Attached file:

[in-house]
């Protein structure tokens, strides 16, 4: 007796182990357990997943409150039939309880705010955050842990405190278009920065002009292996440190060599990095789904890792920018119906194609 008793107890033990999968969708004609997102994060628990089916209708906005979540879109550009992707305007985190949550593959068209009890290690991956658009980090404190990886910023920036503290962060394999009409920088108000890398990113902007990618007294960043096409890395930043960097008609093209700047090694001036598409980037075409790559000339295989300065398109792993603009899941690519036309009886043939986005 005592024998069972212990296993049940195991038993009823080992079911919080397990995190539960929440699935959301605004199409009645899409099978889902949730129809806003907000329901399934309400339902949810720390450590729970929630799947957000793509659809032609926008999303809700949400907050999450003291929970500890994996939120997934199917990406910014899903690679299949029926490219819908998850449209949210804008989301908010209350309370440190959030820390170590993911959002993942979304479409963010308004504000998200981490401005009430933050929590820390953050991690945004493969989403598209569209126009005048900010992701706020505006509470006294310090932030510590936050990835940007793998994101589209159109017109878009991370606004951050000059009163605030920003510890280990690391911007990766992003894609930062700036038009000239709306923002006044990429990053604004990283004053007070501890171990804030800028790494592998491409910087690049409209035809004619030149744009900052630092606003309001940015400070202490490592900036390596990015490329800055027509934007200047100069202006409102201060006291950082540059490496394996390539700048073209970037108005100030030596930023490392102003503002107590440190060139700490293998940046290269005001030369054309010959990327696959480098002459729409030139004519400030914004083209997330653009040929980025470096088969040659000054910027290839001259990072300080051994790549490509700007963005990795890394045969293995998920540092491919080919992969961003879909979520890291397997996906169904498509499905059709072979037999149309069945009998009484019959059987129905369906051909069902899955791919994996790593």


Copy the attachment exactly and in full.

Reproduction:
[in-house]
């Protein structure tokens, strides 16, 4: 007796182990357990997943409150039939309880705010955050842990405190278009920065002009292996440190060599990095789904890792920018119906194609 008793107890033990999968969708004609997102994060628990089916209708906005979540879109550009992707305007985190949550593959068209009890290690991956658009980090404190990886910023920036503290962060394999009409920088108000890398990113902007990618007294960043096409890395930043960097008609093209700047090694001036598409980037075409790559000339295989300065398109792993603009899941690519036309009886043939986005 005592024998069972212990296993049940195991038993009823080992079911919080397990995190539960929440699935959301605004199409009645899409099978889902949730129809806003907000329901399934309400339902949810720390450590729970929630799947957000793509659809032609926008999303809700949400907050999450003291929970500890994996939120997934199917990406910014899903690679299949029926490219819908998850449209949210804008989301908010209350309370440190959030820390170590993911959002993942979304479409963010308004504000998200981490401005009430933050929590820390953050991690945004493969989403598209569209126009005048900010992701706020505006509470006294310090932030510590936050990835940007793998994101589209159109017109878009991370606004951050000059009163605030920003510890280990690391911007990766992003894609930062700036038009000239709306923002006044990429990053604004990283004053007070501890171990804030800028790494592998491409910087690049409209035809004619030149744009900052630092606003309001940015400070202490490592900036390596990015490329800055027509934007200047100069202006409102201060006291950082540059490496394996390539700048073209970037108005100030030596930023490392102003503002107590440190060139700490293998940046290269005001030369054309010959990327696959480098002459729409030139004519400030914004083209997330653009040929980025470096088969040659000054910027290839001259990072300080051994790549490509700007963005990795890394045969293995998920540092491919080919992969961003879909979520890291397997996906169904498509499905059709072979037999149309069945009998009484019959059987129905369906051909069902899955791919994996790593």